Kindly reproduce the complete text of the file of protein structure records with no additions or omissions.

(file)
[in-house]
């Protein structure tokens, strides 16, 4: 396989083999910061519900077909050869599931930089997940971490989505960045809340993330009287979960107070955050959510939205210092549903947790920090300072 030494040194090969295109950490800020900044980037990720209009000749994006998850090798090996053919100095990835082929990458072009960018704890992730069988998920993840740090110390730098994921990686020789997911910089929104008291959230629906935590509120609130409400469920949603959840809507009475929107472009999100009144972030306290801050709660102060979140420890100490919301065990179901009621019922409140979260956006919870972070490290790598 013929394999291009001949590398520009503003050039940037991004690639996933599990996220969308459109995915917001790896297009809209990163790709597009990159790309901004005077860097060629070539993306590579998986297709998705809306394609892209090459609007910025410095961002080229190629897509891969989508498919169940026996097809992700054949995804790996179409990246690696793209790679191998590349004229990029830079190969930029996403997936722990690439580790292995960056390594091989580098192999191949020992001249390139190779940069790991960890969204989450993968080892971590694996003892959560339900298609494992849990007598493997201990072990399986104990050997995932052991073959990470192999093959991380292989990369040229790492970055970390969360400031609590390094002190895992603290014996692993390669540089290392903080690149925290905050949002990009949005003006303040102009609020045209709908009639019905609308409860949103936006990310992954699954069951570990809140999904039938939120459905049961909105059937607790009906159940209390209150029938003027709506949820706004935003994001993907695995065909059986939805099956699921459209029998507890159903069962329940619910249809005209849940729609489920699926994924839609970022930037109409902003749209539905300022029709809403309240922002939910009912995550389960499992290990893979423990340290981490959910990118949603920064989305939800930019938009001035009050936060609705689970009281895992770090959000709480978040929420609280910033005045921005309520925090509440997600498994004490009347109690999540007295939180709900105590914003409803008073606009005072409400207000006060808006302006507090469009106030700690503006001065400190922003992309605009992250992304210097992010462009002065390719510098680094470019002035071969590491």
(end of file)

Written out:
[in-house]
């Protein structure tokens, strides 16, 4: 396989083999910061519900077909050869599931930089997940971490989505960045809340993330009287979960107070955050959510939205210092549903947790920090300072 030494040194090969295109950490800020900044980037990720209009000749994006998850090798090996053919100095990835082929990458072009960018704890992730069988998920993840740090110390730098994921990686020789997911910089929104008291959230629906935590509120609130409400469920949603959840809507009475929107472009999100009144972030306290801050709660102060979140420890100490919301065990179901009621019922409140979260956006919870972070490290790598 013929394999291009001949590398520009503003050039940037991004690639996933599990996220969308459109995915917001790896297009809209990163790709597009990159790309901004005077860097060629070539993306590579998986297709998705809306394609892209090459609007910025410095961002080229190629897509891969989508498919169940026996097809992700054949995804790996179409990246690696793209790679191998590349004229990029830079190969930029996403997936722990690439580790292995960056390594091989580098192999191949020992001249390139190779940069790991960890969204989450993968080892971590694996003892959560339900298609494992849990007598493997201990072990399986104990050997995932052991073959990470192999093959991380292989990369040229790492970055970390969360400031609590390094002190895992603290014996692993390669540089290392903080690149925290905050949002990009949005003006303040102009609020045209709908009639019905609308409860949103936006990310992954699954069951570990809140999904039938939120459905049961909105059937607790009906159940209390209150029938003027709506949820706004935003994001993907695995065909059986939805099956699921459209029998507890159903069962329940619910249809005209849940729609489920699926994924839609970022930037109409902003749209539905300022029709809403309240922002939910009912995550389960499992290990893979423990340290981490959910990118949603920064989305939800930019938009001035009050936060609705689970009281895992770090959000709480978040929420609280910033005045921005309520925090509440997600498994004490009347109690999540007295939180709900105590914003409803008073606009005072409400207000006060808006302006507090469009106030700690503006001065400190922003992309605009992250992304210097992010462009002065390719510098680094470019002035071969590491």